Global Witness welcomes today’s announcement by the UK Government of the findings from its review of a vital anti-corruption law for oil and mining companies.
The Government strongly endorsed the law, which requires extractive companies to publish details of the billions of dollars they pay to governments across the world in exchange for oil and minerals.
The Government concluded that the law had been a success in bringing greater transparency to the sector with no unnecessary costs to business, and found no indication that it harms companies’ commercial interests.
“Today, the UK government has reinforced its commitment to the fight against rampant corruption in the oil and mining industries. Its ringing endorsement of this vital law sets a positive example for decision-makers in the US and EU, where similar transparency rules for extractive companies are also coming under review,” said Dominic Eagleton, Oil Campaigner at Global Witness.
The law covers UK-based firms such as Shell, BP and Rio Tinto, as well as overseas companies that are listed in the UK including Gazprom, Rosneft and Glencore.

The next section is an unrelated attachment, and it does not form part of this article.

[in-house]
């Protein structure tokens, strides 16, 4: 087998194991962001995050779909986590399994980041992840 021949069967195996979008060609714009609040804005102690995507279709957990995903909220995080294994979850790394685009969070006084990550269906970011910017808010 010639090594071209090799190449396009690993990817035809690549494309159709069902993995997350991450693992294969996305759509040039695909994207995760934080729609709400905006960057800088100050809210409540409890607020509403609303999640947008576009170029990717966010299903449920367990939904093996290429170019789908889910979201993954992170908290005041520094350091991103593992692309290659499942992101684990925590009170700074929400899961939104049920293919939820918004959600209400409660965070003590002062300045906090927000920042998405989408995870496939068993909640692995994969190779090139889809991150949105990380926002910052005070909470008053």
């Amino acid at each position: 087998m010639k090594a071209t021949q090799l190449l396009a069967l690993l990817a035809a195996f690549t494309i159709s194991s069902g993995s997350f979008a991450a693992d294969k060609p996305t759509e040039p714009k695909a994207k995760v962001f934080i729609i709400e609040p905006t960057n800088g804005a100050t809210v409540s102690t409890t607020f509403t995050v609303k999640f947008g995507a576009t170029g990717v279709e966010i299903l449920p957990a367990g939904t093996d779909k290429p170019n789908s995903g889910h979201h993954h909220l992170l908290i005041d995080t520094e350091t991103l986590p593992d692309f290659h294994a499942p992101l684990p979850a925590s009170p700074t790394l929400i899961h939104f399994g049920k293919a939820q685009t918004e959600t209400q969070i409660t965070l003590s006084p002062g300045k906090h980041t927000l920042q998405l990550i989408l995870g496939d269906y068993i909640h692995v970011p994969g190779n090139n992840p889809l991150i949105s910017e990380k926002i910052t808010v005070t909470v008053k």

Since the law came into effect in 2015, UK oil, gas and mining companies have published payments worth at least $260 billion in 107 countries. Previously these payments were made with little or no transparency, allowing money for schools and hospitals to be diverted into the pockets of wealthy elites.
By bringing oil and mining deals out into the open, the law aims to prevent corruption scandals such as the one engulfing Shell and its Italian counterpart Eni. Both companies, alongside many current and past senior executives, are facing criminal charges of aggravated international corruption for their role in a $1.1bn deal for a Nigerian oil block.
The $1.1bn payment is worth more than the country’s 2016 health budget, but the money was diverted into private pockets and did not benefit the Nigerian people.
The transparency rules have been welcomed by anti-corruption activists across the world.
“Mandatory disclosure of payments to state institutions is an essential tool for holding both governments and corporates to account. For instance, it is now possible for communities in Shurugwi district in Zimbabwe, where London-based Anglo American operates a large platinum mine, to get information on what was paid to the local government,” said Mukasiri Sibanda of the Zimbabwe Environmental Law Association. “This enables communities to follow the money and lobby for improved local services.”
The European Commission is also carrying out a review of the oil and mining transparency rules, which apply in all EU member states. In the US, the implementation of a similar law has been delayed due to lobbying by oil companies.
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